Upon the shelves of a shop that sells alcohol, you wouldn’t be alone in wondering which bottle contains the prized and subtle aniseed based drink that the French know and celebrate as Pastis. It’s a drink that is served almost daily within the homes of France as a welcome, and although there are pretenders to the throne, a Frenchman will certainly not buy alternatives to the traditional drink they know and love. It’s a classic mistake of the foreigner to think that there are few differences between Pernod and other Pastis though the two drinks stand miles apart both in production methods and acceptability within French households. Pernod is a different class of Pastis, and more associated with that produced by Prado, less popular on the French mainland, though well known in the United Kingdom.
Taking a look at the those bottles, one would expect to find the Appellation Control sign on the label and certainly those versions of Pastis that exist and are marketed will be controlled for quality and taste.
The origins of pastis date back centuries though the methods employed and recipes used for first class Pastis relate back to a time in history when taste was experimented with until that famous taste that we know and love today was commercialized in the Haute Province region of France, and is now produced by Henri Bardouin, replacing the drink of Absinthe as far back as 1915, when Absinthe was banned.
If buying a Pastis as a special present or presentation to those with whom you are visiting, then the Henri Bardouin is most expensive, though with good reason. The mixture of herbs and spices created by the Distilleries of Forcalquier and Montaigne de Lure has been the most luxurious journey in taste, culminating with a product of high quality that is second to none.
For normal everyday home use, there are other cheaper alternatives, and that which springs immediately to mind at the thought of Pastis is the drink that bears the clear label with the name Pastis across the top of the label and the word Prado across the middle. This is the kind of Pastis that day to day French people drink. It’s a great price, and plays a part in the social interaction of peasants and gentry alike. Pastis Prado has it’s roots firmly laid in the Marseilles district of France and contains licorice as the principle ingredient. It forms a cloudy white drink when iced water is added, and is extremely tasty, helps the digestion, and is acceptable for both ladies and men, making it one to consider when making a choice of which Pastis to buy as typical French.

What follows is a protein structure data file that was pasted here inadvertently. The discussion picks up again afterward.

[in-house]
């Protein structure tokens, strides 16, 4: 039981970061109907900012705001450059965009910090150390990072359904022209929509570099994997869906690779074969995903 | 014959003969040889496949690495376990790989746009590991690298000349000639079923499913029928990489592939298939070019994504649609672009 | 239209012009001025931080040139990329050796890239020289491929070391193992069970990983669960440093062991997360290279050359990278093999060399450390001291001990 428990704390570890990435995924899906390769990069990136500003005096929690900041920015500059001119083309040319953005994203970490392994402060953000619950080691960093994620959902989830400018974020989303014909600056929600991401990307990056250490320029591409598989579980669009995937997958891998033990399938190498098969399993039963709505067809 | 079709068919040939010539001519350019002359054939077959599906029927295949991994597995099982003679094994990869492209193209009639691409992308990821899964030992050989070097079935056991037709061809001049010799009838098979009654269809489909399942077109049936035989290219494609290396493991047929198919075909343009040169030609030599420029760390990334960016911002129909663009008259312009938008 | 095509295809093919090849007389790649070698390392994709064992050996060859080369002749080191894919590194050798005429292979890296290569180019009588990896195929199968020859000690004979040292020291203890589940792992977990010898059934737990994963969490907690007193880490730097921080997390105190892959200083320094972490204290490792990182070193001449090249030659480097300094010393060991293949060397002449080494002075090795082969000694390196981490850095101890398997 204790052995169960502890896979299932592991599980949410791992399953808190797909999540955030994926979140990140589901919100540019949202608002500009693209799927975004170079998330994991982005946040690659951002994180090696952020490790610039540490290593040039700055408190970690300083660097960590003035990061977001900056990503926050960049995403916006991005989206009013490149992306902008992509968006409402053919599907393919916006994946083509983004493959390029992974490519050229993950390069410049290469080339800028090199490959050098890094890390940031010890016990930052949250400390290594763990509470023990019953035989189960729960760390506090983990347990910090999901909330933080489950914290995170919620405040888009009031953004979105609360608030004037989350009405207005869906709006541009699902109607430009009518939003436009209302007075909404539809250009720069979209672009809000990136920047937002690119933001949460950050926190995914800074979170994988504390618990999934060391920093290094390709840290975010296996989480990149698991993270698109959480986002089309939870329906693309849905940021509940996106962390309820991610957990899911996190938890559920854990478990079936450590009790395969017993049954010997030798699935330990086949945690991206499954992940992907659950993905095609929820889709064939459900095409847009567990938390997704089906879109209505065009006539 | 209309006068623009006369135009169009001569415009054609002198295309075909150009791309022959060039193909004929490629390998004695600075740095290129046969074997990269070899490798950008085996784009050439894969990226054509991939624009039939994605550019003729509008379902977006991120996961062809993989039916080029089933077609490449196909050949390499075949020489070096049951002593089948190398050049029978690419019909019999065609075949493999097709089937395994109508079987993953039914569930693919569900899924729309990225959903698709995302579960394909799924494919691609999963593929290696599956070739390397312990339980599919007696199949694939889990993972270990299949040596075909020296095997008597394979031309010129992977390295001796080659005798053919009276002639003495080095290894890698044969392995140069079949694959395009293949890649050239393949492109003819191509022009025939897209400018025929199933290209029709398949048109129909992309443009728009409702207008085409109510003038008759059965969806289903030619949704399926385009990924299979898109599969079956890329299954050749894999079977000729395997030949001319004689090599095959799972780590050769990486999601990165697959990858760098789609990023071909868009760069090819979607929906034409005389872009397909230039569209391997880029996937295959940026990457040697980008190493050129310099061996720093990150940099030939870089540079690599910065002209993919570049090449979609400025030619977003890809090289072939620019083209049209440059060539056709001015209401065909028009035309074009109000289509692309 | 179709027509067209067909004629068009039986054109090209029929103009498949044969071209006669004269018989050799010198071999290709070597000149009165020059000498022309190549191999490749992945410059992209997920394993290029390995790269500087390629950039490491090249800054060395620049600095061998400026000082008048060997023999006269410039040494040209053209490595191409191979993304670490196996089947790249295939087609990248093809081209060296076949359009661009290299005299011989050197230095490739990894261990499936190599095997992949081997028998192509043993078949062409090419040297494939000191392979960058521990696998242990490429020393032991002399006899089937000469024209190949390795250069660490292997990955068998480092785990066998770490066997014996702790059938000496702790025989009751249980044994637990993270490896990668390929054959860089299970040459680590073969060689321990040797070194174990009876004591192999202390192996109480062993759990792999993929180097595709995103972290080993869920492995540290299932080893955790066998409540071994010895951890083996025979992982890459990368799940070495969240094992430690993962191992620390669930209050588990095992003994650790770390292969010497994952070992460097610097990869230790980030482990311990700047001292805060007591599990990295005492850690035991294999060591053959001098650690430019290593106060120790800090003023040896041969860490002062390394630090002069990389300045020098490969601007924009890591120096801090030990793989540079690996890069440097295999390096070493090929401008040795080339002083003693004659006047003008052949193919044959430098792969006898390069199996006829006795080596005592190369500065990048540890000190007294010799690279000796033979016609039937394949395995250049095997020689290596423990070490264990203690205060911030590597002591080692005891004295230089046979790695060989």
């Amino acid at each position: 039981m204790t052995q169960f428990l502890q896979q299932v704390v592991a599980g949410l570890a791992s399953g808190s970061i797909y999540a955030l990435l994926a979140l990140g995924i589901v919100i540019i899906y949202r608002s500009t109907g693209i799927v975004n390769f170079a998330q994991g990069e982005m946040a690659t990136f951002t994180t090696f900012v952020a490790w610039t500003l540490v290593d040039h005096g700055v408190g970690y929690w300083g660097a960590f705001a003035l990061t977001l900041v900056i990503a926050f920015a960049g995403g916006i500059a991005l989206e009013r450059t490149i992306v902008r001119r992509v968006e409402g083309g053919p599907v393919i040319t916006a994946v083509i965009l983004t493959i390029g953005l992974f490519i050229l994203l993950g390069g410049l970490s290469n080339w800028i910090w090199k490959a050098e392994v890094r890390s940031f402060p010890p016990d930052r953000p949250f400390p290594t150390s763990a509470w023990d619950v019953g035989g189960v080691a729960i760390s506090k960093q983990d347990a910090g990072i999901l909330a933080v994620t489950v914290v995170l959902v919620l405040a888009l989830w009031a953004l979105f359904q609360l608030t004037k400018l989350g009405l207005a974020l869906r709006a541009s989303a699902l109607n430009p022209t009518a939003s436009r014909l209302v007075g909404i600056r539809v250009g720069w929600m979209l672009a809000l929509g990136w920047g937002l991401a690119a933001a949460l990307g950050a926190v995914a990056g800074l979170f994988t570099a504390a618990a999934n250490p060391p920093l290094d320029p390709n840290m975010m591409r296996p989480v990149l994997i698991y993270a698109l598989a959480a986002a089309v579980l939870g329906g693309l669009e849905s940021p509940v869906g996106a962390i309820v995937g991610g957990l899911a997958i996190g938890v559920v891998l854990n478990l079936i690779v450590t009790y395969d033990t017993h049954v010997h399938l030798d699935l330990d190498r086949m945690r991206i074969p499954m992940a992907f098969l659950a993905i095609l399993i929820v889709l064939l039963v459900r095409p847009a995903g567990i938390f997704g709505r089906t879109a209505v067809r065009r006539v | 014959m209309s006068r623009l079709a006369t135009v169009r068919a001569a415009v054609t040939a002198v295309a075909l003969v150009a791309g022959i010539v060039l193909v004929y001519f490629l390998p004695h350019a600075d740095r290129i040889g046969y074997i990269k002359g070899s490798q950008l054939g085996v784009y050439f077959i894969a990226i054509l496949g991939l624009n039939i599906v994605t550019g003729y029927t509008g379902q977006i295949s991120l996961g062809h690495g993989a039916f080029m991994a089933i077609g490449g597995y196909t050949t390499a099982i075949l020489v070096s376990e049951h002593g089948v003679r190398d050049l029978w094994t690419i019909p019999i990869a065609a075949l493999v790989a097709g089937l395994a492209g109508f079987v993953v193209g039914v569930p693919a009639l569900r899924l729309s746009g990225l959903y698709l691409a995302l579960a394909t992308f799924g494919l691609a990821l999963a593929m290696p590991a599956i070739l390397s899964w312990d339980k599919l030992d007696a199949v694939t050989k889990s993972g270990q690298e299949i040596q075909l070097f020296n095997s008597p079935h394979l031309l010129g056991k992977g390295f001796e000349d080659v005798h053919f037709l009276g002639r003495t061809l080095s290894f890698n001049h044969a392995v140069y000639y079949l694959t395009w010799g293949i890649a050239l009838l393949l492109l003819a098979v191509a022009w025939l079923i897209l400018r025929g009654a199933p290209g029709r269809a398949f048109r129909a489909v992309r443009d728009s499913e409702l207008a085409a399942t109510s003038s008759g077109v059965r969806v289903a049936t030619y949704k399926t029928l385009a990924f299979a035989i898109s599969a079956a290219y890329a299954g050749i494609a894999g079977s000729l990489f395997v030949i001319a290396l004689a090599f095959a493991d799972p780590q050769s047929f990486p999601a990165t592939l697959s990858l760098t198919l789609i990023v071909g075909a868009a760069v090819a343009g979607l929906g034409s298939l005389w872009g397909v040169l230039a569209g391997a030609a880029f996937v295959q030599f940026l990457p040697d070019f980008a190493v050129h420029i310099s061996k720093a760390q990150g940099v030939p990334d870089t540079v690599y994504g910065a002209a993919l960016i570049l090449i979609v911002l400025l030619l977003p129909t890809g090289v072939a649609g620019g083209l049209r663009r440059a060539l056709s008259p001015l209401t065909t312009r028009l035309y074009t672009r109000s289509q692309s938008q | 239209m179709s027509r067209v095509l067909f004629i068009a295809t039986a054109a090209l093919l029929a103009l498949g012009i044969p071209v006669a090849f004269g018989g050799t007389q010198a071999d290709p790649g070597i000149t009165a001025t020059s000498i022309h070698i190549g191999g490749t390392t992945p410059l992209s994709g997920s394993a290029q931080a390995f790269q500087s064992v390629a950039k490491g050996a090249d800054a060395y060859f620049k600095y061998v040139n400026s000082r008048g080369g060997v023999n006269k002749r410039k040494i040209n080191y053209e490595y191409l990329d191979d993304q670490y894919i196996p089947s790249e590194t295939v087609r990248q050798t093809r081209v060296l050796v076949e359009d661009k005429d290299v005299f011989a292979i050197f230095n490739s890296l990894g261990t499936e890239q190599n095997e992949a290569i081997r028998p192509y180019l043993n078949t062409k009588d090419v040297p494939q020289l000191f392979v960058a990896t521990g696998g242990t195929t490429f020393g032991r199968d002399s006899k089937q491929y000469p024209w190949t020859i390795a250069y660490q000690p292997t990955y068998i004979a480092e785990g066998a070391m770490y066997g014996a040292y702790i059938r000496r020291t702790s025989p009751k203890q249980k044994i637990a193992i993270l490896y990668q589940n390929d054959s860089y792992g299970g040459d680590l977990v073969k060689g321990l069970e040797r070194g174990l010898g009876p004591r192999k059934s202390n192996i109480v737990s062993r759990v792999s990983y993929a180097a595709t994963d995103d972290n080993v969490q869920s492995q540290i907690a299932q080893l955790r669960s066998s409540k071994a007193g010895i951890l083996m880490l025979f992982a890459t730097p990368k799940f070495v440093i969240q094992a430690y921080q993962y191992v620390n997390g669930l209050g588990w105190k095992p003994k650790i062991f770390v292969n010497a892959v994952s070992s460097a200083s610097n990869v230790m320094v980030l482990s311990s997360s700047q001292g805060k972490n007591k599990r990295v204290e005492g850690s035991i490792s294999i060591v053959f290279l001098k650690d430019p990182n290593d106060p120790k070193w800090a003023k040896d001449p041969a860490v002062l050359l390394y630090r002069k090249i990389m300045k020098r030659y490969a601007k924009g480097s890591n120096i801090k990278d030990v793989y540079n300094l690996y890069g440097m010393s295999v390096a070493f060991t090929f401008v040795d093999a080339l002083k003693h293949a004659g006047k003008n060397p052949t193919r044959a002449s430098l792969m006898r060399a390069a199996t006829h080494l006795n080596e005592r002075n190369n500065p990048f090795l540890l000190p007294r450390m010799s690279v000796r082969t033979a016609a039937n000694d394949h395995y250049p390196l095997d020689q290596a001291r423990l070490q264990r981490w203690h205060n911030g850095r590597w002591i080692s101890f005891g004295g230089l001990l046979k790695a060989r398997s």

For those seeking uniqueness of taste, you would not go far wrong with Ricard Pastis, that includes a unique blend anise called the star which is grown on the border between China and Vietnam. The taste really is different from other pastis, though will be enjoyed by those who want something a little more subtle than Prado, and a little less expensive than Bardouin.
The choice is a very widespread one, taking into account the different flavors added to the different types of Pastis, although this guide is intended to set each kind of Pastis apart, enabling the purchaser to make a wise decision. There are no wrongs or rights, though subtle differences in acceptability and taste, putting them in an order of preference that may differ from individual to individual.
*Henri Bardouin – For that special occasion.
*Prado – For a souvenir of France.
*Pernod – In a situation where choice is limited
*Pastis – For everyday French drinking.
Pastis, from it’s humble beginnings, is an everyday drink that is enjoyed and an integral part of French culture and sociable exchange. Your choice depends really upon the reasons for your purchase, though the recommendations above are based on taste, presentation and price.